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We were elected theirs, Martius is worthy
Sic. Therefore lay hold on him ;
Bru. Ædiles seize him.
Meni Hear me one word; beleech you, Tribunes, hear me but one word.
Ædiles, Peace, peace.
Men. Be that you seem, truly your Country's friends, And temp'rately proceed to what you would Thus violently redress.
Bru. Sir, those cold ways, That seem like pradent helps, are very poisonous, Where the disease is violent. Lay hands on him, And bear him to the rock. [Cor. draws his sword,
Cor. No; I'll die here. There's some among you have beheld me fighting Come; fry upon yourselves, what you have seen me. Mer. Down with that sword; Tribunes, withdraw.
while. Bru. Lay hands upon him. Men. Help Marcius, help you that be noble, help
and old. All. Down with him, down with him. [Exeunt.
[In this mutiny, the Tribunes, the Ædiles, and
the people are beat in. Men. Go, get you' to your house; be gone away, All will be naught else.
2 Sen. Get you gone.
, we have as many friends, as enemies. Men. Shall it be put to that?
Sen. The Gods forbid !
Men. For 'tis .a fore,
Com. Come, Sir, along with us.
Though in Rome litter'd ;) not Romans : (as they are not,
Cor. On fair ground I could beat forty of them.
Men. I could myself take up a brace o’th” beft of them; yea, the two Tribunes.
Com. But now 'tis odds beyond arithmetick:
Mer. Pray you, be gone o .--
Com. Come, away. (Exeunt Coriolanus and Cominius. i Şer. This man has fitarrid his fortune.
Men. His nature is too noble for the world : He would not flatter Neptume for his trident, Or Jove for's power to thunder his heart's his mouth: What his breast forges, that his tongue mult vent And, being angry, does forget that ever He heard the name of death.
114 roife within. Here's goodly work. i 1 $.049".
2 Sen. I would they were a-bed. ingin e
Men. Iwould they were in Tyber... What té vengeance, Could be not speak
7374 anivab 35!
Sic. Where is this viper,
Men. You worthy Tribunes
sic. He shall be thrown down the Terpeian rock
Which he fa sets at nought.b'15121DOM!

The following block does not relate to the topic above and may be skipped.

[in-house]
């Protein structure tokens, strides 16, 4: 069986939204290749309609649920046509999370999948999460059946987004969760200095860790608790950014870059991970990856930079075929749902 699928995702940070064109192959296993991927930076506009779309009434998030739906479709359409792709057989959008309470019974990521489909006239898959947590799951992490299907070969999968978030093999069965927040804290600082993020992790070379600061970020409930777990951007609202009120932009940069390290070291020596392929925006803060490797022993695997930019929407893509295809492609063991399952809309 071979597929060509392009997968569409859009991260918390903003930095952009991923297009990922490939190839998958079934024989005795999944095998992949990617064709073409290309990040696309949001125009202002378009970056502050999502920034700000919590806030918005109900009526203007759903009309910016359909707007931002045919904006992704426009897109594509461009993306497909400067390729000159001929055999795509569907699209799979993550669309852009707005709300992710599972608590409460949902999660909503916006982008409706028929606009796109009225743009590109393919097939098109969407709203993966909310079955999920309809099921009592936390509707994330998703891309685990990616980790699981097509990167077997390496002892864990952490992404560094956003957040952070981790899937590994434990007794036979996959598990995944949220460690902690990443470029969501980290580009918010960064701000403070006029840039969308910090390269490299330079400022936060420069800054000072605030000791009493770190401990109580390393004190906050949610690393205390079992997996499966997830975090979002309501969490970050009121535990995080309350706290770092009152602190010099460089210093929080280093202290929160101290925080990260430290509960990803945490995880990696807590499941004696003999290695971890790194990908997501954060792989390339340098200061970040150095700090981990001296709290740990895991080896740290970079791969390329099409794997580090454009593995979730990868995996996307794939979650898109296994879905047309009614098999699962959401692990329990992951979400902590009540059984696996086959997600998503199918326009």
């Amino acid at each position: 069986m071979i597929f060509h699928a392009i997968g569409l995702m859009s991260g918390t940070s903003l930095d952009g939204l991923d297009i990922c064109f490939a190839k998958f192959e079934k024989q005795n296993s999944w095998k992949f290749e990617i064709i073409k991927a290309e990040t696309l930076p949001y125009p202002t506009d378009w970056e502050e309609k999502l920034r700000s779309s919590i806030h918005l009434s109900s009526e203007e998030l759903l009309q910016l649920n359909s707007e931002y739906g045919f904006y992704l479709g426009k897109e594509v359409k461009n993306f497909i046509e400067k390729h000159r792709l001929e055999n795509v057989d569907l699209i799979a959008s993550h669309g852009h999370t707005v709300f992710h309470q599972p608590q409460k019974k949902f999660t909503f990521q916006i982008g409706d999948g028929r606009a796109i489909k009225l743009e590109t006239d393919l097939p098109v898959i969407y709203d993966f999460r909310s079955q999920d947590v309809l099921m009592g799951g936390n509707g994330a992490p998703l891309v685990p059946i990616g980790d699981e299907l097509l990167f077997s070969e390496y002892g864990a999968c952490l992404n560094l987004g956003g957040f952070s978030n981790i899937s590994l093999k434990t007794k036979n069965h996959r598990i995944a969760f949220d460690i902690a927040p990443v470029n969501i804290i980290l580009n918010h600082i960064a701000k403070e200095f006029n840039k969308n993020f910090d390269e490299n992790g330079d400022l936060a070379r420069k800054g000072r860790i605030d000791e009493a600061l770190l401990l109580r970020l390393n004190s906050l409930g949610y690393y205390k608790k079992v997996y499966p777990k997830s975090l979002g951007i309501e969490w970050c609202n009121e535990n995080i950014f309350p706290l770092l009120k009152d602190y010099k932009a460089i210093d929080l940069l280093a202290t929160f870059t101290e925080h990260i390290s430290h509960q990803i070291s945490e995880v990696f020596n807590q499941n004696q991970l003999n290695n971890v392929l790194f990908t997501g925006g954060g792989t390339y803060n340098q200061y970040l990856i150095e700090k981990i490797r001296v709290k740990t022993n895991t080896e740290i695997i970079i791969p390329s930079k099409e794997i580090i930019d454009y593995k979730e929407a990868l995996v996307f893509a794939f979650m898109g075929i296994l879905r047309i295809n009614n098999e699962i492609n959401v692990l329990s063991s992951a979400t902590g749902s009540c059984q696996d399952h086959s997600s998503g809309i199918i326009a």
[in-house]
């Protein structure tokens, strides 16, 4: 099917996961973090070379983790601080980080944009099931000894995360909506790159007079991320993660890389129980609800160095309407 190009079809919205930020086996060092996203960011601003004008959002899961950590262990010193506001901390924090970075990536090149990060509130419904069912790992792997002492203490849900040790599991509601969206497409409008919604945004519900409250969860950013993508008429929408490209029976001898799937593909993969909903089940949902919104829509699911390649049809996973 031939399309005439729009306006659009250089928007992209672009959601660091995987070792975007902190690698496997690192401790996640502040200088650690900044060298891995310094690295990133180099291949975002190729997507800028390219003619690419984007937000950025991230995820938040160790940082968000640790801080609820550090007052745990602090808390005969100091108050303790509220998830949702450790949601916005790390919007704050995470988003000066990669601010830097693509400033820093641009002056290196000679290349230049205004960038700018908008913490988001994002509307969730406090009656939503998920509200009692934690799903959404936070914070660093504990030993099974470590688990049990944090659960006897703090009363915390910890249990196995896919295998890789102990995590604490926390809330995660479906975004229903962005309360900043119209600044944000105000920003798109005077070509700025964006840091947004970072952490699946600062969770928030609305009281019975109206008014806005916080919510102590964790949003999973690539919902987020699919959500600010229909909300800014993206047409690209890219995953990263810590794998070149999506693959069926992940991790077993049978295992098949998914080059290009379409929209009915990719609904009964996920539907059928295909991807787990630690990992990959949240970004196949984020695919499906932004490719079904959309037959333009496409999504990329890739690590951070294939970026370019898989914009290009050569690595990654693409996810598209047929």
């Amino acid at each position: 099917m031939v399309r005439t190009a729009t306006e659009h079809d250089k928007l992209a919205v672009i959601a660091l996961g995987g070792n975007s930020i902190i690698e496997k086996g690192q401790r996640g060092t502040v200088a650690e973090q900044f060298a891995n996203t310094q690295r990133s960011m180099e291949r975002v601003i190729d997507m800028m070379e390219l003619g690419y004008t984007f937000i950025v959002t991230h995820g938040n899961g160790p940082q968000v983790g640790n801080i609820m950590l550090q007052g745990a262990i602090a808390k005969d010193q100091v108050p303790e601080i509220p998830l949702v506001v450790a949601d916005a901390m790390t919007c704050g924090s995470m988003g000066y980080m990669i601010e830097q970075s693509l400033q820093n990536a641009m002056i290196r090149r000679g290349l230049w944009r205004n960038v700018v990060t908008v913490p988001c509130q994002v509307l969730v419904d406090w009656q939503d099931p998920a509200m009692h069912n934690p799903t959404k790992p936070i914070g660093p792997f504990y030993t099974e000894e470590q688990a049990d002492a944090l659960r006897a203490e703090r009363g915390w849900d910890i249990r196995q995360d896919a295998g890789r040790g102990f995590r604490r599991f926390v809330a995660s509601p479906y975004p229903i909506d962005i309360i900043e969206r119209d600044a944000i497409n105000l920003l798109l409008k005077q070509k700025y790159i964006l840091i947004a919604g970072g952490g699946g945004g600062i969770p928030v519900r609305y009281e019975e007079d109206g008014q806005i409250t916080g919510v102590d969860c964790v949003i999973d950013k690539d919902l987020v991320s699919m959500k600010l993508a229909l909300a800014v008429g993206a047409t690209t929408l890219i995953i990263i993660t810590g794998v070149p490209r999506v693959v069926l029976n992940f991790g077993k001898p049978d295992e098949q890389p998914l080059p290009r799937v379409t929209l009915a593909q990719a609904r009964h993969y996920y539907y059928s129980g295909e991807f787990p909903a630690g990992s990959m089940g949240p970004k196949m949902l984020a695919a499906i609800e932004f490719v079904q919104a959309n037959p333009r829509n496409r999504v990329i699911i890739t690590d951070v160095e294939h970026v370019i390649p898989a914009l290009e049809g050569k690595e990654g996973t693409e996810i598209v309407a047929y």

1 Cit. He fall well know, the noble Tribunes are
Sic. Sir, how comes it, you b'liso ai boodr. me A
Men. Hear me, speak islorni amuisi ga: 91s10***
Sic. Consul!-what Confuls sd voy 4875
Mer. If by the Tribunes'leave, and yours, good people,
Sic. Speak briefly then 10
Sic. He's a disease that must be cut away..
To eject bim bence
Our certain Dearb; This Reading, which has obtained in the printed Copies, destroy's that Climax which evidently feens de signed here, and thereby Aattens the 'Sentiment. In my opinion, the Tribune would say, “ To banish him, will be hazardous to Us; to let him remain at home, our certain Destruction."
Men. Oh, he's a limb, that has but a disease;
Sic. This is clean kamme. !
Bru. Mcerly awry: when he did love his country, It honour'd him.
Men. The service of the foot
Bru. We'll hear no more.
Men. One word more, one word:
Bru. If 'twere fo.
talk? Have we not had a taste of his obedience, Our Ædilęs fmote, Qurfelves, vefifted ? come
Men. Consider this; he has been bred i'th' wars
i Sen. Noble. Tribunes,
Sic. Noble Menenius,
Brų. Go not home,
there, Where, if you bring not Marcius, we'll proceed :: In our first way:
Men. I'll bring him to you.
SCENE changes to CORIOLAN U s's House,
Enter Coriolanus, with Nobles. Cor. ET them pull all about mine ears, present me
Death on the wheel, or at wild horses' heels, Or pile ten hills on the Tarpeian Rock, That the precizitation' might down ftretch Below the beam of fight, yet will I fill Be thus to them,
Cor. I muse, my mother
Vol. Oh, Sir, Sir, Sir,
Cor. Let it go.